The post-electoral situation revealed different models of communication adopted by the political parties that entered Parliament between them and with society. A part of these are new, others are traditional or unexpected. Some of them are based on unprecedented transparency, while others on smokescreens and quasi-total opaqueness.
PSRM has the ball, bread and knife, but unexpectedly scarce communication
At the current stage of the post-electoral reality in the Republic of Moldova, the Party of Socialists (PSRM) holds most of the instruments for orienting the situation to one direction or another one, respectively towards the formation of a majority coalition or towards snap elections. And not only because namely the PSRM holds the most of seats in the new Parliament and thus has the main right to initiatives on the configuration of the future government. The existence of a real possibility for forming majority, legal and legitimate, formalized or unofficial coalitions counts more. These can appear only with the participation of the Socialists: PSRM-PDM or PSRM-ACUM. The PDM-ACUM formula was, is and will remain excluded from all the theoretically possible configurations.
Until now, the PSRM hasn’t practically realized its initial potential and it is hard to anticipate if this situation that is unnatural for the party with the higher rating in the country is dictated by political wisdom, political prudence, political fear or by all these elements of political behavior. This way, during over a month, the PSRM has been shy rather than courageous, passive rather than active in communication on the future government coalition. For example, throughout this period the PSRM delegated only one person to the many and different televised debates – the party’s jurist who often used the privilege of the right of saying that “I’m only a jurist and know things only from this angle”. Unlike the periods and even years when heavyweights of the PSRM were massively present and vocal wherever they were invited. Respectively, by televised debates and by news conferences the PSRM said almost nothing. For instance, the invitation to the bloc ACUM to have discussions at the party’s head office cannot be considered real political message. This seems to have been an awkward gesture or a specially panned move for being rejected and history will show why the party did so.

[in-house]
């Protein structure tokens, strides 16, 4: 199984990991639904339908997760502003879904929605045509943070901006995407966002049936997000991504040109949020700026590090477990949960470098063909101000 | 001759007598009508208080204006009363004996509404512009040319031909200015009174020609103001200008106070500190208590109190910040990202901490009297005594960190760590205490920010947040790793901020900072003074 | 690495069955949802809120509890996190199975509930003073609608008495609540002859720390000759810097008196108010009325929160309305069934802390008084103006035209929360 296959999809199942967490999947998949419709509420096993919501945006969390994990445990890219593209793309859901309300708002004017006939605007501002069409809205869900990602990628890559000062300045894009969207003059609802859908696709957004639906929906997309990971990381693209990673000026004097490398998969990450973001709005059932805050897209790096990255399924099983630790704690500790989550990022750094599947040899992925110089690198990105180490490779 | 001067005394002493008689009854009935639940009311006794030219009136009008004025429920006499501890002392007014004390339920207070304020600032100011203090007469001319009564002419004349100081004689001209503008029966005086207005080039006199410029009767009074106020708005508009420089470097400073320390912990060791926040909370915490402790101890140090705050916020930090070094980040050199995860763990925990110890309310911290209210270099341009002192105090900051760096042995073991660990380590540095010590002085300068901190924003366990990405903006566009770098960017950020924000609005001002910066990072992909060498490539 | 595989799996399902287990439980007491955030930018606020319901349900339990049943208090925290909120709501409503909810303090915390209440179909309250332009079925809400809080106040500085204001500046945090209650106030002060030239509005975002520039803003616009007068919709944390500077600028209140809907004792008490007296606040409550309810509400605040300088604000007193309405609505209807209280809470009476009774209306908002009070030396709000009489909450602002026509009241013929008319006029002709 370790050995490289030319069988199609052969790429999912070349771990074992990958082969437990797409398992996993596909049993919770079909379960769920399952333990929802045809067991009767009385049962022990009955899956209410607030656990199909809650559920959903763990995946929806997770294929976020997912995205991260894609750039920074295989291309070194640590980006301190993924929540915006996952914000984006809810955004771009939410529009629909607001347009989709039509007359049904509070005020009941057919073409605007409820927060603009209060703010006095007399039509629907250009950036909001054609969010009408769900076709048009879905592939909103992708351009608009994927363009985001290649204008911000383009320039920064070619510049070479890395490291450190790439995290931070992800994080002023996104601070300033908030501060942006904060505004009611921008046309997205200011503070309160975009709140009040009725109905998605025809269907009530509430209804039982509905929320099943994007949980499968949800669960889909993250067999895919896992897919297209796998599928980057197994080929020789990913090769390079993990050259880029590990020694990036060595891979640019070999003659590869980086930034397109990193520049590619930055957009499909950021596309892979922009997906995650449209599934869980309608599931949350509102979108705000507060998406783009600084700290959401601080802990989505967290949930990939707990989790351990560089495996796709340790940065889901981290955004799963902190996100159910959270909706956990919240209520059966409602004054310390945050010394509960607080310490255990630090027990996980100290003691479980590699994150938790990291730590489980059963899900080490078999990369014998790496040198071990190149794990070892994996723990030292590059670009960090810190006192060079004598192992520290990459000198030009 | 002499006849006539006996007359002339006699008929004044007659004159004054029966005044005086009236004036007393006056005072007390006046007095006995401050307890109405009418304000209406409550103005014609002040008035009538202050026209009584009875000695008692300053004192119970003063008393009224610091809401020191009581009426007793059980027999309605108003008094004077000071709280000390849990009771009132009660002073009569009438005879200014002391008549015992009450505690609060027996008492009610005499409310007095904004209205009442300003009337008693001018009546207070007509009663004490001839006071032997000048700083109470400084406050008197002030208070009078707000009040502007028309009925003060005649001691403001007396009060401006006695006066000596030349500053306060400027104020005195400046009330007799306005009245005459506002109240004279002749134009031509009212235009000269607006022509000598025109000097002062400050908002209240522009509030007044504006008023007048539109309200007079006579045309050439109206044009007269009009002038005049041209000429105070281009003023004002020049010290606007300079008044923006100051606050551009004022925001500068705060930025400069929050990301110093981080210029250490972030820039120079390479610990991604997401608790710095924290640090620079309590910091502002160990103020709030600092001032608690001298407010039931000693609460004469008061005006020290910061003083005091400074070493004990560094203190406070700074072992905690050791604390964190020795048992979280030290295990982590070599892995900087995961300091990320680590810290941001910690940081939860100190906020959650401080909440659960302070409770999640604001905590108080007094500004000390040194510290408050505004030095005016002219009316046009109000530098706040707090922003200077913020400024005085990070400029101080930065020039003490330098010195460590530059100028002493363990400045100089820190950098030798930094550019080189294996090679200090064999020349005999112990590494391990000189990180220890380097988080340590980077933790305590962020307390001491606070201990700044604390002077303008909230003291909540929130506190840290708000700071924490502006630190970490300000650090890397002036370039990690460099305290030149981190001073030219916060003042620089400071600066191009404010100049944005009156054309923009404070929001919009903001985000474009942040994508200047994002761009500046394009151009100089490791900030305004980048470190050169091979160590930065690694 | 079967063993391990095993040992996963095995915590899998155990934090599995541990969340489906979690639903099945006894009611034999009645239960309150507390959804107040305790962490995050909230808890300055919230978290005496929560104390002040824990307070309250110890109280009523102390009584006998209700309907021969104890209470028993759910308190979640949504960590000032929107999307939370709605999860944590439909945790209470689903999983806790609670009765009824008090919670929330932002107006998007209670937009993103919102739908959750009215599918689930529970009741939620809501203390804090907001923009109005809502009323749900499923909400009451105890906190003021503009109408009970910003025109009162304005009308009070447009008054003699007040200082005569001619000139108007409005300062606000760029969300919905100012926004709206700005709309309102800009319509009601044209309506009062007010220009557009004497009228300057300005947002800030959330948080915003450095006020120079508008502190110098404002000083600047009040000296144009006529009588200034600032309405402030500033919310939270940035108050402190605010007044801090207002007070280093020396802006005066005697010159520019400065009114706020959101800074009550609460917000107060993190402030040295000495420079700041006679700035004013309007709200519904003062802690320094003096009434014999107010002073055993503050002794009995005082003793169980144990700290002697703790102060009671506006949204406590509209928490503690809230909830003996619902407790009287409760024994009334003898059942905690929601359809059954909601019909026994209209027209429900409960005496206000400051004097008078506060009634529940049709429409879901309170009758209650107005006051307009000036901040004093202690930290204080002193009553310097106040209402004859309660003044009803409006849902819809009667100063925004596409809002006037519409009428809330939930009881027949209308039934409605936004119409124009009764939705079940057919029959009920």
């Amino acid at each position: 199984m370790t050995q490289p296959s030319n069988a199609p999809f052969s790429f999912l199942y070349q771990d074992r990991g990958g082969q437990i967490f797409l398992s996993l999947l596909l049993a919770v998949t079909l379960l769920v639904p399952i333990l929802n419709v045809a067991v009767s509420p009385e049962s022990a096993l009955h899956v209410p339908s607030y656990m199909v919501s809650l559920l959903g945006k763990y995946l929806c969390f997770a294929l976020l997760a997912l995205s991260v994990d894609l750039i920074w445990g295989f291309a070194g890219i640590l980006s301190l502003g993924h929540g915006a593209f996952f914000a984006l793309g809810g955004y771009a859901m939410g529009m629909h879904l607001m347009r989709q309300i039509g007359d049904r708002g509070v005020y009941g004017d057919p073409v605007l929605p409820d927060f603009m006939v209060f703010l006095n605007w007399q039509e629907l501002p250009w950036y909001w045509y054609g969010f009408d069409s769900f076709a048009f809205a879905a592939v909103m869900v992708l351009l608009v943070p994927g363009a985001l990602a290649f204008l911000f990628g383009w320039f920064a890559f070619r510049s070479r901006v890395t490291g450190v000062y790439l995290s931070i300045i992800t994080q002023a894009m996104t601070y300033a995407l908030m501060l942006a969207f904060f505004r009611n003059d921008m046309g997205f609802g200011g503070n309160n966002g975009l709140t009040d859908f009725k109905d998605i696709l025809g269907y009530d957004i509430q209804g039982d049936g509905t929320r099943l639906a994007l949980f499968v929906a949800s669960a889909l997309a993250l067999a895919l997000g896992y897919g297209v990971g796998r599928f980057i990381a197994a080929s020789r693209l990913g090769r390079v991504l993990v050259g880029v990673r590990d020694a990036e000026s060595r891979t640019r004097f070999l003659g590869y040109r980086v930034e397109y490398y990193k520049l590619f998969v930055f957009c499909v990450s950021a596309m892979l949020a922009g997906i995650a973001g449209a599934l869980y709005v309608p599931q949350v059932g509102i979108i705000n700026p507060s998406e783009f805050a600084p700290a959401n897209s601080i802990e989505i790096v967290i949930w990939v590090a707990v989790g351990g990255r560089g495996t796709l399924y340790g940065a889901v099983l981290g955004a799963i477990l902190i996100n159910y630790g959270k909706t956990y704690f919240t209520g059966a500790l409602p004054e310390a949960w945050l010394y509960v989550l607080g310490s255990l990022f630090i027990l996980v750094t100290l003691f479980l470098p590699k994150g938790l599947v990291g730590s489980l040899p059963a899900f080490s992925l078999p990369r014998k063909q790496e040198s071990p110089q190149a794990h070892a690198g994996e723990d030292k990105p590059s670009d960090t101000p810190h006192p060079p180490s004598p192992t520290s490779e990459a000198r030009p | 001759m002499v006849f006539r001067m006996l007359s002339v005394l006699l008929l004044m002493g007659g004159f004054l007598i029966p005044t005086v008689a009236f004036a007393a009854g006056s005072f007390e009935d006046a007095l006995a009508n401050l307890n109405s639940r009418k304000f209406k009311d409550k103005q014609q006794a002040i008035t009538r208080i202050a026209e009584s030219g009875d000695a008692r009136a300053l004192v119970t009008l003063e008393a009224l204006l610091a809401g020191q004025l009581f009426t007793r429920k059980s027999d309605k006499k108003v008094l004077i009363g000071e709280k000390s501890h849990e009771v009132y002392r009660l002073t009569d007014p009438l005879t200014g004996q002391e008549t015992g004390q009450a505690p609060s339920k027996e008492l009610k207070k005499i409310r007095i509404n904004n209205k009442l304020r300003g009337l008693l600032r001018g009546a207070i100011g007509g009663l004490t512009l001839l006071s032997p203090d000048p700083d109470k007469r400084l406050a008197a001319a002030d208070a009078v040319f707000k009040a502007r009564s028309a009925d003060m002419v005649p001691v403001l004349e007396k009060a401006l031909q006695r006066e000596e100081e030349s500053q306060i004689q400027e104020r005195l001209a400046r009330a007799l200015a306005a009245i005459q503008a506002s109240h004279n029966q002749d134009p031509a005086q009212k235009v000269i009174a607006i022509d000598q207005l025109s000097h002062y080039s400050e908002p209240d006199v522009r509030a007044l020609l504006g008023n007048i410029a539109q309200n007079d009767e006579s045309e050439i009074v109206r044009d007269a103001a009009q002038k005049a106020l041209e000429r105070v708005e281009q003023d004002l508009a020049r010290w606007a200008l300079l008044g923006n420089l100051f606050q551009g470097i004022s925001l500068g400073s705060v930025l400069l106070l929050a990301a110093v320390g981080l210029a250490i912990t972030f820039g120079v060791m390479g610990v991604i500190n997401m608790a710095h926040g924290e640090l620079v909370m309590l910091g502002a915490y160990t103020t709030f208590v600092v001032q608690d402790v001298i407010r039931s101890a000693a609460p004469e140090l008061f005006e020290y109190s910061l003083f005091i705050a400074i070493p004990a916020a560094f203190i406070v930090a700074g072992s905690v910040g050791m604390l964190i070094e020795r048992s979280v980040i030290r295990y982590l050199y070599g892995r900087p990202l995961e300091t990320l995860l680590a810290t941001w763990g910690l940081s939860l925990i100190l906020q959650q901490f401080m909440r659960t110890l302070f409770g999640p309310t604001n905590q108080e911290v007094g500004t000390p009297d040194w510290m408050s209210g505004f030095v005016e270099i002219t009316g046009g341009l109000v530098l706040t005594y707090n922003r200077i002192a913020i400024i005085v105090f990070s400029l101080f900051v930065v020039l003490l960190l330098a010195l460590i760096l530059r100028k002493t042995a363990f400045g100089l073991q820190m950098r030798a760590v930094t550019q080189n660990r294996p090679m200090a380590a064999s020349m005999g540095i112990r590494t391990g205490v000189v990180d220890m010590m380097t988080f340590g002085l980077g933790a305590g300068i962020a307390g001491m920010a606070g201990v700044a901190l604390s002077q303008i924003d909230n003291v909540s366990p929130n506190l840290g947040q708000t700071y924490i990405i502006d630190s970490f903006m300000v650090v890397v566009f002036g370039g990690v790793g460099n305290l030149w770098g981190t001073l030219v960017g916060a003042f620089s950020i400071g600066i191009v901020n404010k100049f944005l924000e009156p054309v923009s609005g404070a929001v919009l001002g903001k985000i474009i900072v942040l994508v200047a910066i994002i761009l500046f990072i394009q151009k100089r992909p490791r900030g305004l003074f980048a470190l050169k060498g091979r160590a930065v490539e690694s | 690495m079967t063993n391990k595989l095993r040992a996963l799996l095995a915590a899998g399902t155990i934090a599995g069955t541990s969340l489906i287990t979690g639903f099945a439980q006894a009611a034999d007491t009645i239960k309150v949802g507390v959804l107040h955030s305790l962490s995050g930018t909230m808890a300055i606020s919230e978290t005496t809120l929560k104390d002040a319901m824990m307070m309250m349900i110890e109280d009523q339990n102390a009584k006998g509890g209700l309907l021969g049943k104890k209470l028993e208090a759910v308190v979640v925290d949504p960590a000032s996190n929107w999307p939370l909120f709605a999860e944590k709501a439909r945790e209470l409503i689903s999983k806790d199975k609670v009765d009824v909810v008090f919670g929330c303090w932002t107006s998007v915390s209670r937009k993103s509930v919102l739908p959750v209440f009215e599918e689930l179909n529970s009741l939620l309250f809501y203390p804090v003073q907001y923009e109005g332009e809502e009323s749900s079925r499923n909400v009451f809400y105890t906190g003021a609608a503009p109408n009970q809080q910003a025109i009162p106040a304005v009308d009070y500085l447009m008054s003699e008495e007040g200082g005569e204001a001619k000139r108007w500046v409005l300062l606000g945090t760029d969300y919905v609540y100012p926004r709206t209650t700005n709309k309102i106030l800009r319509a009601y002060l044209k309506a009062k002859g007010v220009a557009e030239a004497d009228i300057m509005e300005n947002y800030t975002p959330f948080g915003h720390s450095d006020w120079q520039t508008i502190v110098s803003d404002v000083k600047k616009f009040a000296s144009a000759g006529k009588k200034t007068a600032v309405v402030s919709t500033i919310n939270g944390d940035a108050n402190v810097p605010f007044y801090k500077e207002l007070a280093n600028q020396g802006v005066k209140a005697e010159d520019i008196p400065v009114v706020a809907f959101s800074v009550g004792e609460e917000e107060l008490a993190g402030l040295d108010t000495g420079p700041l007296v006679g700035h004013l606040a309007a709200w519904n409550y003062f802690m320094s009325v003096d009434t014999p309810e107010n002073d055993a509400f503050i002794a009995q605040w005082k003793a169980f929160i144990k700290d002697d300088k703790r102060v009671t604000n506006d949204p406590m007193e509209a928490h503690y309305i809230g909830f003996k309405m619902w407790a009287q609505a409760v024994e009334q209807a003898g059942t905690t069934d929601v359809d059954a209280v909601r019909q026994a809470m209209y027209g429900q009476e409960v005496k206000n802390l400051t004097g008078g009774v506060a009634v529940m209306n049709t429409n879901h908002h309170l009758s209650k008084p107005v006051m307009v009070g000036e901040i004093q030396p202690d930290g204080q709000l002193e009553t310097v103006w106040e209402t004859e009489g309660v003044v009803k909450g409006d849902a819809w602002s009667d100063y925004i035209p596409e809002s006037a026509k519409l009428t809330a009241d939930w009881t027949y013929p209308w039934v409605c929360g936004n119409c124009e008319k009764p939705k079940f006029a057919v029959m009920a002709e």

The only distinct thing said by the PSRM until now is that “the desideratum of identifying a solution for forming the government in the Republic of Moldova... cannot be achieved at any political cost for the party and contrary to the main objectives of the PSRM.” The statement also had a clearly stated and even courageous end result that hasn’t been assumed by all the political players in the new Parliament until now: “If no progress is made on these subjects in the nearest future, the PSRM sees no other possibility than the organization and holding of snap parliamentary elections”. Until now the three political parties only accused each other of aiming to cause snap elections, which would catastrophically influence the situation in the country and of the people... That’s why the PSRM preferred to skip over several communication stages and to attract the biggest fire possible at the moment onto itself than to say more and clearer things about its own view on the post-electoral scenarios.
This could yet be an element of communication, a very direct message addressed to the Democratic Party (PDM), a kind of political “blackmail” aimed at obtaining more benefits, including in the form of the posts it wants, if it’s true that the PDM and PSRM already negotiate, behind the scenes, particular divisions of important posts, including the post of prosecutor general. The signal is valid to the same extent if the two parties only get ready to negotiate.
The PSRM could say more and more specific things this week, after the meeting of its Political Executive Committee or possibly earlier, when President Igor Dodon and the Socialist leader Zinaida Grecheanyi return from Moscow, if the press reports about the goals of this visit are accurate. Until it has more communication with other parliamentary parties, with the own voters and with society in general, the PSRM formally remains with the ball in its court, but also with the bread and knife as regards the fate of the future government. But it does not have much time to show if it’s able to manage these instruments or society can withdraw these from them, possibly once and for all.